One of the world’s most decorated Olympic medalists is currently living in the country whose capital is known as “the City of Gold.” Agnes Keleti, 91, won a total of ten medals for gymnastics during the 1950s – including five gold – when she competed for Hungary after escaping the Nazis during WWII. She currently resides in Herzliya and although still very nimble for her age, the legendary athlete faces difficulty remembering the Olympic games in which she participated.
“Staying alive is more important than the medals,” the Jewish athlete half-jokingly told the AP after she couldn’t locate her precious medallions. “The medals have no meaning.”
Although Keleti, who was born in Budapest, grew up to excel in sports, her childhood dream was to become a musician, particularly a cellist. During the Nazi invasion of Hungary, her plans fell through, as she was forced to go into hiding posing as a Christian maid while her family was scattered across Europe. Her mother and her sister survived as beneficiaries of the famous Swedish diplomat Raoul Wallenberg while her father and other relatives were murdered in Auschwitz.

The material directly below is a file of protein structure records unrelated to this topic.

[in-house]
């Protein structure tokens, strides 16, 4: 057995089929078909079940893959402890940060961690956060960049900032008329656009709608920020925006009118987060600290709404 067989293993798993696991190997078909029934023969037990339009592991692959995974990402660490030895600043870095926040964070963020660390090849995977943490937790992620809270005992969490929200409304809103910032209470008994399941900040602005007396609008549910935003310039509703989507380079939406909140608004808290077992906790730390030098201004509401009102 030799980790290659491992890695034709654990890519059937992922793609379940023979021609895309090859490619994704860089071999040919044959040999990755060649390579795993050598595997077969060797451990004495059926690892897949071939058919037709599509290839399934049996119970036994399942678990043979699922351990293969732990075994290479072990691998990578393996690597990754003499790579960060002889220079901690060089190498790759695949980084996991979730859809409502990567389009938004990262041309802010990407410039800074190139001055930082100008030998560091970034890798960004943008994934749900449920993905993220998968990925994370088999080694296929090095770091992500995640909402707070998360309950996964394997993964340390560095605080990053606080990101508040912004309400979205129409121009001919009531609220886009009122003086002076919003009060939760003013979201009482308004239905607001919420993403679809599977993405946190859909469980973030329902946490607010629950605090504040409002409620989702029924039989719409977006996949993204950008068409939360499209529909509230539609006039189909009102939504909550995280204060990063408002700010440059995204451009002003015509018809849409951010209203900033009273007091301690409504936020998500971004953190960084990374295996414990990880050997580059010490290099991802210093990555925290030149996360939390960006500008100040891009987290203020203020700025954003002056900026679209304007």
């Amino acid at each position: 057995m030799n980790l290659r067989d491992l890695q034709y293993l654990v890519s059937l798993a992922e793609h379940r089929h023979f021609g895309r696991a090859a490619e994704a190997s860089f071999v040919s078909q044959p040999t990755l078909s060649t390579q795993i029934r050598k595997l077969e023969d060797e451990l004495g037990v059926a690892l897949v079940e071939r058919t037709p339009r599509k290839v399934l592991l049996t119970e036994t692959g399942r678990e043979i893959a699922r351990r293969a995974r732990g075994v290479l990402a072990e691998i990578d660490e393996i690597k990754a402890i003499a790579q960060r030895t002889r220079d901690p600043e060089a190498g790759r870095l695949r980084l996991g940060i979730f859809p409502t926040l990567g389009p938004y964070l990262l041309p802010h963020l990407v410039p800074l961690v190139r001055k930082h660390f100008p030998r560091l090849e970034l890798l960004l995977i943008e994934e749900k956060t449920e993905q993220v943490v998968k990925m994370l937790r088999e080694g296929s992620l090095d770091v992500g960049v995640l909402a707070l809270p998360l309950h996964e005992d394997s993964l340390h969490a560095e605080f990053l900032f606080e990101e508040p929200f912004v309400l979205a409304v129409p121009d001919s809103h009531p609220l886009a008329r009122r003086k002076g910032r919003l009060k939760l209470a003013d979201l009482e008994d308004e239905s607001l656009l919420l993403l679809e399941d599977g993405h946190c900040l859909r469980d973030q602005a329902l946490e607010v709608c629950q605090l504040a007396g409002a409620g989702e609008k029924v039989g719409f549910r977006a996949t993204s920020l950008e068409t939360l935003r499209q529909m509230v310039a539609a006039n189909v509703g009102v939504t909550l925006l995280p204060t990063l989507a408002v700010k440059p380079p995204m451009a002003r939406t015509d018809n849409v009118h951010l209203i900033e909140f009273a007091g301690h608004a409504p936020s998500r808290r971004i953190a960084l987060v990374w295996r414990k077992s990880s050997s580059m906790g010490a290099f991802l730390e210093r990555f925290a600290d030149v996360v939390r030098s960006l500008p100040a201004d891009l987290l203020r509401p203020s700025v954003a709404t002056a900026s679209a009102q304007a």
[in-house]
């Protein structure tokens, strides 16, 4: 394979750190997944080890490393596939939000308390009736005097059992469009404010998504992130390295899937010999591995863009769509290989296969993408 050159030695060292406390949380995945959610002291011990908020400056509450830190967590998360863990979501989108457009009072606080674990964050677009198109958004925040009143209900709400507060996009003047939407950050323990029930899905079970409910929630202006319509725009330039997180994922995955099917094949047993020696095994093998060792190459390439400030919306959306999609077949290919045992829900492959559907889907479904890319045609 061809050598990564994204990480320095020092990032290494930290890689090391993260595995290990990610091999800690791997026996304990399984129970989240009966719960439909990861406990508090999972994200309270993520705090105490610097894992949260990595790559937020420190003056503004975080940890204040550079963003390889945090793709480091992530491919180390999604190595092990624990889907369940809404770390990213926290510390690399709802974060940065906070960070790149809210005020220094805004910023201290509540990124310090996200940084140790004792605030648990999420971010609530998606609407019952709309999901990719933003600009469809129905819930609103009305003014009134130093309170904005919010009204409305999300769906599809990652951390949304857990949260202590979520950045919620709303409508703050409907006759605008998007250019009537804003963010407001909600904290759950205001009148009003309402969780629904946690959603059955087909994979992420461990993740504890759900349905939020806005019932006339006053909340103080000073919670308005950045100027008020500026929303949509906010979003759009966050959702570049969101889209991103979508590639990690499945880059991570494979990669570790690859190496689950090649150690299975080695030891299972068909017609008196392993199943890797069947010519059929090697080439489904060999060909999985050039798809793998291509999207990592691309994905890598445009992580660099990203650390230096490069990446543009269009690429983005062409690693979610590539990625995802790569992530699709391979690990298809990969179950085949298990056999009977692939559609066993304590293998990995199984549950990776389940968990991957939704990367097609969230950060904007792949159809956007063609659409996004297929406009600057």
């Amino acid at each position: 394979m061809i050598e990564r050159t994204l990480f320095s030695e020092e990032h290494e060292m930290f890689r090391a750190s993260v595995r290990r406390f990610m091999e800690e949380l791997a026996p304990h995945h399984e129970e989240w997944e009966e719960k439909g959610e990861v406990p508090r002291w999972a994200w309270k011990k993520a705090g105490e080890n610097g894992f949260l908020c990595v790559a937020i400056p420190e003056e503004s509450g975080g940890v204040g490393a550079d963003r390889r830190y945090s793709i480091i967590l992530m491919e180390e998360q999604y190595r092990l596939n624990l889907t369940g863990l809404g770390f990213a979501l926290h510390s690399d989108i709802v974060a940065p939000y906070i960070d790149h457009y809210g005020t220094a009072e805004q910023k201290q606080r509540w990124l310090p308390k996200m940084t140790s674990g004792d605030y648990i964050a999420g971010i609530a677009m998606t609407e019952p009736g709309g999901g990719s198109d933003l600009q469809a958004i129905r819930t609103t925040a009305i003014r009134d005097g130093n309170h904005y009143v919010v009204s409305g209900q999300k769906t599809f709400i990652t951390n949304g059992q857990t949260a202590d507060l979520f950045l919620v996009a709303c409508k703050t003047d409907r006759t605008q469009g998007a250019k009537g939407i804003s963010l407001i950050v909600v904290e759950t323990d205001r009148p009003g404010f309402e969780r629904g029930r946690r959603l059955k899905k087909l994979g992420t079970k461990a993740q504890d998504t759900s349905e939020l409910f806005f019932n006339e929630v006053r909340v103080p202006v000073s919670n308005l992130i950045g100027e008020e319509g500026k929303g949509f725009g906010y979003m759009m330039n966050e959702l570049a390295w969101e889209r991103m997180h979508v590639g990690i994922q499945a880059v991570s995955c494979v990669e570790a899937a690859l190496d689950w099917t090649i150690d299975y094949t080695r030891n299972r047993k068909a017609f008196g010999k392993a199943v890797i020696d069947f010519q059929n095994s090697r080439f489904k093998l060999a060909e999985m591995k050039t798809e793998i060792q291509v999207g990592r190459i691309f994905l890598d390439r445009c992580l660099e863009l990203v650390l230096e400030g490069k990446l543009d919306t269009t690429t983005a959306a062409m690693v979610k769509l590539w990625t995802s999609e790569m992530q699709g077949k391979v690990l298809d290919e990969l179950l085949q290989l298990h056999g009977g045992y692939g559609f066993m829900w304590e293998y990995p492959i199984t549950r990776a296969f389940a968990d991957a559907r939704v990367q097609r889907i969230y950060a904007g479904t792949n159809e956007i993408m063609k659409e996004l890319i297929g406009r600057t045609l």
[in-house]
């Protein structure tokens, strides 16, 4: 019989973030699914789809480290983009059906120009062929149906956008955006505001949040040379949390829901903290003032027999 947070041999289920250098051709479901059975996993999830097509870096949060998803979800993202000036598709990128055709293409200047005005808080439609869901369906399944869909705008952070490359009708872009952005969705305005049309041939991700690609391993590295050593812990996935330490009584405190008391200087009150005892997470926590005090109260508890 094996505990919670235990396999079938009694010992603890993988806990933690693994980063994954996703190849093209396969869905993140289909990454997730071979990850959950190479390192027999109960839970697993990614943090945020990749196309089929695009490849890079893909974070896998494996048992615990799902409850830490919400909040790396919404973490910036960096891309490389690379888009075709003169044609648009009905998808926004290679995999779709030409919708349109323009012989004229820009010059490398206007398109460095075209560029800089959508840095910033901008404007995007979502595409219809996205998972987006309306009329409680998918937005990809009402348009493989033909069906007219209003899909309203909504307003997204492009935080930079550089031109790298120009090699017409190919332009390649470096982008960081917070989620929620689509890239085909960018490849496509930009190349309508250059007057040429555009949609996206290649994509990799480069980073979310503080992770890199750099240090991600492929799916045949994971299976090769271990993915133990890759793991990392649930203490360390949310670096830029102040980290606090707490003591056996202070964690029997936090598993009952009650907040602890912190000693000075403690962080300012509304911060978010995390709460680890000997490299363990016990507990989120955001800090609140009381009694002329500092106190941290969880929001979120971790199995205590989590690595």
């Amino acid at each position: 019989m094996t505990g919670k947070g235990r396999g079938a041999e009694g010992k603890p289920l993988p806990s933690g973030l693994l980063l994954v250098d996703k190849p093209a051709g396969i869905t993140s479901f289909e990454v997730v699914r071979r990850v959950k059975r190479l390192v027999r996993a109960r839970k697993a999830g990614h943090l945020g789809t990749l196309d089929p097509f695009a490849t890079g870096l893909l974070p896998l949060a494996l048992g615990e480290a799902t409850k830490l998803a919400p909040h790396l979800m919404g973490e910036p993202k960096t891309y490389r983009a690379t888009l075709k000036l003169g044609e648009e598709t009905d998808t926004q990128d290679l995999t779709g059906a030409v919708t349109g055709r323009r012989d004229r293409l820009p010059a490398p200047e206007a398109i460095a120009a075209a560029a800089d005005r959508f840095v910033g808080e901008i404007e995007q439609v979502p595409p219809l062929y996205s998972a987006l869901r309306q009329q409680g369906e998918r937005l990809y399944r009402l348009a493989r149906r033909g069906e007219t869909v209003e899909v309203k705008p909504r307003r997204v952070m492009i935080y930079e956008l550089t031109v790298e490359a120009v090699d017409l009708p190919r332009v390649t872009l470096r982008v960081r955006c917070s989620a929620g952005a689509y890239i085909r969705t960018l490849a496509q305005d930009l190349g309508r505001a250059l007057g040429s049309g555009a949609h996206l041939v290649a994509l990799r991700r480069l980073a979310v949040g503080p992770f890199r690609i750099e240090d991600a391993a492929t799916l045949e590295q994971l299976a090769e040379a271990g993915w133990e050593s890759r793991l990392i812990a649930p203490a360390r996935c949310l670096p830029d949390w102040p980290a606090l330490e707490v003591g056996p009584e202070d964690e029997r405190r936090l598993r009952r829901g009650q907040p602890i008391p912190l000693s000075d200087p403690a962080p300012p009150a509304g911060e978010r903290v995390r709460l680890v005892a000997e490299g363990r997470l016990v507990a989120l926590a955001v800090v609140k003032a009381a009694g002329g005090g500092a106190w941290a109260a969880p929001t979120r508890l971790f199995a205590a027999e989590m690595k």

Keleti credited her father for her athletic aspirations. “He was a fantastic athlete,” explained Keleti. “He’s the one who got me into sports.”
After the 1956 Olympic Games in Melbourne, Australia, then 35-year-old Keleti had more medals than any other woman in the world and was the oldest gymnast ever to win gold. She won three of the four individual events — floor, bars and balance beam — and placed second in the all-around. Together with her four medals from the 1952 Games in Helsinki, Finland, she became the top female Olympic medalist ever.
She emigrated to Israel the following year to compete in the Jewish Maccabiah Games and then retired in 1958. Keleti married Reuben Shofet, a physical education teacher, and raised two sons. She worked for the University of Tel Aviv as well as the Wingate Institute for Sport in Netanya teaching physical education, and she coached Israel’s national gymnastics team well into the 1990s.
She was inducted into the International Gymnastics Hall of Fame in 2002, and the Hungarian Sports Hall of Fame in 1991 as well as the Jewish Sports Hall of Fame in 1981. As the greatest Jewish female medalist of all time, she trails only swimmer Mark Spitz.
Still active, Keleti swims and runs for at least one hour a day – and is even flexible enough to do splits. “For me, sports was really just a way to see the world,” she said. “Maybe that’s why I never got nervous. People said they got scared before competitions. That never happened to me. Gymnastics was just a part of my life.”
Her 10 medals surpass the seven that Israeli athletes have achieved in over 60 years of competing at the Olympics. “It’s a shame that Israel didn’t get a medal,” she told AP, before adding with a smile, “but I’m Israeli, too.”